Temperature is a key abiotic condition that limits the distributions of organisms, and forest insects are particularly sensitive to thermal extremes. Whereas winged adult insects generally are able to escape unfavorable temperatures, other less-vagile insects (e.g., larvae) must withstand local microclimatic conditions to survive. Here, we measured the thermal tolerance of the larvae of three saproxylic beetle species that are common inhabitants of coarse woody debris (CWD) in temperate forests of eastern North America: Lucanus elaphus Fabricius (Lucanidae), Dendroides canadensis Latreille (Pyrochroidae), and Odontotaenius disjunctus Illiger (Passalidae). We determined how their critical thermal maxima (CTmax) vary with body size (mass), and measured the thermal profiles of CWD representing the range of microhabitats occupied by these species. Average CTmax differed among the three species and increased with mass intraspecifically. However, mass was not a good predictor of thermal tolerance among species. Temperature ramp rate and time in captivity also influenced larval CTmax, but only for D. canadensis and L. elaphus respectively. Heating profiles within relatively dry CWD sometimes exceeded the CTmax of the beetle larvae, and deeper portions of CWD were generally cooler. Interspecific differences in CTmax were not fully explained by microhabitat association, but the results suggest that the distribution of some species within a forest can be affected by local thermal extremes. Understanding the responses of saproxylic beetle larvae to warming habitats will help predict shifts in community structure and ecosystem functioning in light of climate change and increasing habitat fragmentation.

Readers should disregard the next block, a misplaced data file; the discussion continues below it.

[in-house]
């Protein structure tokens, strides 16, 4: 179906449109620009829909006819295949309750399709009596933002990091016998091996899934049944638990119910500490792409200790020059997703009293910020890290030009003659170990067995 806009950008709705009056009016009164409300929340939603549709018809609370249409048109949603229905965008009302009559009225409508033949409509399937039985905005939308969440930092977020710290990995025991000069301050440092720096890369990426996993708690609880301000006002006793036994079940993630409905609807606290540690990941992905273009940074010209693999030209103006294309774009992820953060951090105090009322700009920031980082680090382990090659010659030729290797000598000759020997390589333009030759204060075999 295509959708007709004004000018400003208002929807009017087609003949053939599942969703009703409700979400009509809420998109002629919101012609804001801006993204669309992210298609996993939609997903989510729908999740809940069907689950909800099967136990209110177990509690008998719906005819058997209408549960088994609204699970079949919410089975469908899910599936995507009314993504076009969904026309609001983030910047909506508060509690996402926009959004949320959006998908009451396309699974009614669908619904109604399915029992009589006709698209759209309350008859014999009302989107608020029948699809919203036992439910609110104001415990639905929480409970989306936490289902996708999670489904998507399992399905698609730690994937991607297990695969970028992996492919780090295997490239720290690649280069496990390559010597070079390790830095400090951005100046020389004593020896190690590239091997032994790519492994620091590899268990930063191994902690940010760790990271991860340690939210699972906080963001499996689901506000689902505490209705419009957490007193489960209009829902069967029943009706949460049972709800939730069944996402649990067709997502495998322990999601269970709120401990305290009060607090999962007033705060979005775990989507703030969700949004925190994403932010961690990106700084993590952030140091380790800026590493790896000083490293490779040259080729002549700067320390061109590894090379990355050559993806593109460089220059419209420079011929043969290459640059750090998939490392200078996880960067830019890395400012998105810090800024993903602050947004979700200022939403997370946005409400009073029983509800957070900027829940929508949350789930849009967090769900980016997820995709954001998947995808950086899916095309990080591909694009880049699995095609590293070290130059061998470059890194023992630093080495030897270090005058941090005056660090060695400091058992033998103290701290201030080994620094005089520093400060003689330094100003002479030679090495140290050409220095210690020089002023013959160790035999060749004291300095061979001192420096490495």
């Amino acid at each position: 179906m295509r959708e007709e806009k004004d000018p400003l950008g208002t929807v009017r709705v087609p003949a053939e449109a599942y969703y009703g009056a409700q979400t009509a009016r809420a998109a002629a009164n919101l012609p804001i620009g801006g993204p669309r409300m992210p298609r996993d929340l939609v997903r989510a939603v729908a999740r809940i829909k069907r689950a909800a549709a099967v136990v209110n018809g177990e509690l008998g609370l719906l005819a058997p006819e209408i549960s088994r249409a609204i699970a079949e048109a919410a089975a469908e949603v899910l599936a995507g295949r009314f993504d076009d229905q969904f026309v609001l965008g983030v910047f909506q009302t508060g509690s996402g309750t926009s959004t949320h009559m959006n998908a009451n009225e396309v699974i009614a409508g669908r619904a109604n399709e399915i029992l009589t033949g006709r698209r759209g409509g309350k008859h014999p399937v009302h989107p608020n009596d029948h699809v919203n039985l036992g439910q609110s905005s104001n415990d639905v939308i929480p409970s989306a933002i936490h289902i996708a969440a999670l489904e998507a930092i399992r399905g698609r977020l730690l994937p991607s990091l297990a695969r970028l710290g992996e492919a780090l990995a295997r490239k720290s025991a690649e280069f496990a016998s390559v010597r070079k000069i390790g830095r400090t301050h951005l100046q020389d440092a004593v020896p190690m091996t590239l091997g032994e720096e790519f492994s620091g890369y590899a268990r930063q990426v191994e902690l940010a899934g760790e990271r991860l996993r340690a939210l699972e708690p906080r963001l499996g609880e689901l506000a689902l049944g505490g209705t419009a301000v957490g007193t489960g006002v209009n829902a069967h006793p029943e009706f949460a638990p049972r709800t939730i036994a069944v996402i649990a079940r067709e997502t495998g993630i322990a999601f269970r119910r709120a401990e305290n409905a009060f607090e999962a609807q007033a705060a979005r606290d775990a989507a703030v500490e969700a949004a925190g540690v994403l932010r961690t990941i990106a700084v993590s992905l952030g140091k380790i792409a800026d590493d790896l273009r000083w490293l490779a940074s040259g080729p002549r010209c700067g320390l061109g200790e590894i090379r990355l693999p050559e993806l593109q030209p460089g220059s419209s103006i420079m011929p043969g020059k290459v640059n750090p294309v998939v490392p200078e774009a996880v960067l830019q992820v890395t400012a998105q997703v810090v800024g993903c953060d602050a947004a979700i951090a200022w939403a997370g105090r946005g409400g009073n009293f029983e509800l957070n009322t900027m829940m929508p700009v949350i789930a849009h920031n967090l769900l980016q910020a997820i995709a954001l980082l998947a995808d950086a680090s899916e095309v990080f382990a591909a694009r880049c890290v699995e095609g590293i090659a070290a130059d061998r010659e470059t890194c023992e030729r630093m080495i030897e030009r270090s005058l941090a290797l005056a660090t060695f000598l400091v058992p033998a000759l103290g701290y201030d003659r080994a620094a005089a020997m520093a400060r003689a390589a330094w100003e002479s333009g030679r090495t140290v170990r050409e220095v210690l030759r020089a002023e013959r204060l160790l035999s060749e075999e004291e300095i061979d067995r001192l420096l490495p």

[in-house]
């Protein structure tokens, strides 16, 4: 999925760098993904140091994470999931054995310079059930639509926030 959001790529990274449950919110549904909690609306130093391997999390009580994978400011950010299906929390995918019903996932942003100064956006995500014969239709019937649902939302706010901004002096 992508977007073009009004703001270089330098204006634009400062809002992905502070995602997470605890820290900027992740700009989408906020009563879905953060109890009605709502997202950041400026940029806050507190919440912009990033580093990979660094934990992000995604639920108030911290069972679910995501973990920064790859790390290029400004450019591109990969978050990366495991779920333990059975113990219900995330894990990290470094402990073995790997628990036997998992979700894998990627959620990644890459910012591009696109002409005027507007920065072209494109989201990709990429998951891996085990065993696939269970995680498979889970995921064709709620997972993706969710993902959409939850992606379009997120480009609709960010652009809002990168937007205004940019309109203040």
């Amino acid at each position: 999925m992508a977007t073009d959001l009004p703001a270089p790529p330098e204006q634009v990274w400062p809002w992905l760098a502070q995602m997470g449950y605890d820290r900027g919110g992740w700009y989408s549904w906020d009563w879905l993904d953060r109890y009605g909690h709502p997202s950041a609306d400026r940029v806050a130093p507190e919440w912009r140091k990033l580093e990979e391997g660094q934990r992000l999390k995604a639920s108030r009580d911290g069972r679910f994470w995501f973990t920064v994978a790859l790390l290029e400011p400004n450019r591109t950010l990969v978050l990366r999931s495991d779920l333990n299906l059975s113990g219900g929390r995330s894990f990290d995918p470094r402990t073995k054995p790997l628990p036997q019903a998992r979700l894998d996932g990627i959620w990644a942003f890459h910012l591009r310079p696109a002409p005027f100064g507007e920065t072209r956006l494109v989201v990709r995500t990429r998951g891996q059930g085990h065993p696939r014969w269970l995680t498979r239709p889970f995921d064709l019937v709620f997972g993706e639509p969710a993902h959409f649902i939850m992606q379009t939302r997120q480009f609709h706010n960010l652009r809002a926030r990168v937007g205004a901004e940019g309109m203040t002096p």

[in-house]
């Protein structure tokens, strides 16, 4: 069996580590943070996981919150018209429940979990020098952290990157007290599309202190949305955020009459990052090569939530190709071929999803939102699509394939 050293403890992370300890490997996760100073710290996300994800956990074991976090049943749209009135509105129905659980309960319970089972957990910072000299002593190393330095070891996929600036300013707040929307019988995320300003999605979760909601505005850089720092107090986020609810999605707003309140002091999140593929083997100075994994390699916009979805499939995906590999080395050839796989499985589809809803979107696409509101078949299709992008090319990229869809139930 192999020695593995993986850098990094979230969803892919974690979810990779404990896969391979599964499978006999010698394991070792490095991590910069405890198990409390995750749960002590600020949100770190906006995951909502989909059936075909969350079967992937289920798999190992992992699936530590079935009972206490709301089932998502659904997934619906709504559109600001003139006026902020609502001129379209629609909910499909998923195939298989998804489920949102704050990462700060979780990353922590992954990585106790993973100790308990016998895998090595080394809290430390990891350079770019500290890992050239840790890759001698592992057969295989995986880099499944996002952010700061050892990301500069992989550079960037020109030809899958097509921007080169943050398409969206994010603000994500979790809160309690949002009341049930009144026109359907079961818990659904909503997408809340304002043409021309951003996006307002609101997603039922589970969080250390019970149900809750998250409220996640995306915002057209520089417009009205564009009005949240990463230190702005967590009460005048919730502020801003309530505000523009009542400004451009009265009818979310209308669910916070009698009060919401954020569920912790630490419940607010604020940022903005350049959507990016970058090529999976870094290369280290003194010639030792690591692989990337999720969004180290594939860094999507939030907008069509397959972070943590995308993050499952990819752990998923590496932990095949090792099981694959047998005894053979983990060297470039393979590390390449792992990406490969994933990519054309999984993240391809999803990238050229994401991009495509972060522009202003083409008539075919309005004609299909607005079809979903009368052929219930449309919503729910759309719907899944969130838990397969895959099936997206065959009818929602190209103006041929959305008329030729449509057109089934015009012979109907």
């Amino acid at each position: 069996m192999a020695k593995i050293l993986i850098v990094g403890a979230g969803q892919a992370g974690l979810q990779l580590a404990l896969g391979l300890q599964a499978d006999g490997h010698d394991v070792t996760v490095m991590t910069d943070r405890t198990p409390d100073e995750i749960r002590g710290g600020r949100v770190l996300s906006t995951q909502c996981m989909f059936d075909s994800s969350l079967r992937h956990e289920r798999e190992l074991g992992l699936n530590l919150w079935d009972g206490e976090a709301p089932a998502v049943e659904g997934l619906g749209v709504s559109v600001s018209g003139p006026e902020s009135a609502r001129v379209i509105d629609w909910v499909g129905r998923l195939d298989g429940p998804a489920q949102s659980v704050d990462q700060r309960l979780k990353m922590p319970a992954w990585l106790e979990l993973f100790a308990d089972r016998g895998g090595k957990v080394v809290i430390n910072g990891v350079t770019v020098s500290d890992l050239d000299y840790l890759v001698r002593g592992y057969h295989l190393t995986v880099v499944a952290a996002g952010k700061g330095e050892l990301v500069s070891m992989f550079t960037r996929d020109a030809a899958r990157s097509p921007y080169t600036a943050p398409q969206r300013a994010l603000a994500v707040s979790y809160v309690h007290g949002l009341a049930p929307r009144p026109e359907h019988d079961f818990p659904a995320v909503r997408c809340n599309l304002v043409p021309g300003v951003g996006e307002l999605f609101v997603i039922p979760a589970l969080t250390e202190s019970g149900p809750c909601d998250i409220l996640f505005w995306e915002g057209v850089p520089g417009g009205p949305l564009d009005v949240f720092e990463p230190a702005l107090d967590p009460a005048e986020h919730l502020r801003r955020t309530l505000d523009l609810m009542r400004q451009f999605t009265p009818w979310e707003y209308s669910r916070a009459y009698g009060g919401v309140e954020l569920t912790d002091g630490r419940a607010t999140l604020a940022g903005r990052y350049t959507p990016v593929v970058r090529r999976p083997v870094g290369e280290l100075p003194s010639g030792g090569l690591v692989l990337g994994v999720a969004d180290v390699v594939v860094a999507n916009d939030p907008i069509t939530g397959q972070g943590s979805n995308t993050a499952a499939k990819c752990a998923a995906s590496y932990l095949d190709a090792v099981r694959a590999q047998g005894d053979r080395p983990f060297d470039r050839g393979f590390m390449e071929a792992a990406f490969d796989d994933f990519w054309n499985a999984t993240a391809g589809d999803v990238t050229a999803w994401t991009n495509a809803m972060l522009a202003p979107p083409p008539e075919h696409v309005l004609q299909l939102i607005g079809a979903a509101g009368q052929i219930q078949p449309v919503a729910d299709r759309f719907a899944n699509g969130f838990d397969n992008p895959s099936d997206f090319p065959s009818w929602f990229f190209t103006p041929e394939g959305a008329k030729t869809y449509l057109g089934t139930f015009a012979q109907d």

Vol. 51 • No. 6
Vol. 51 • No. 6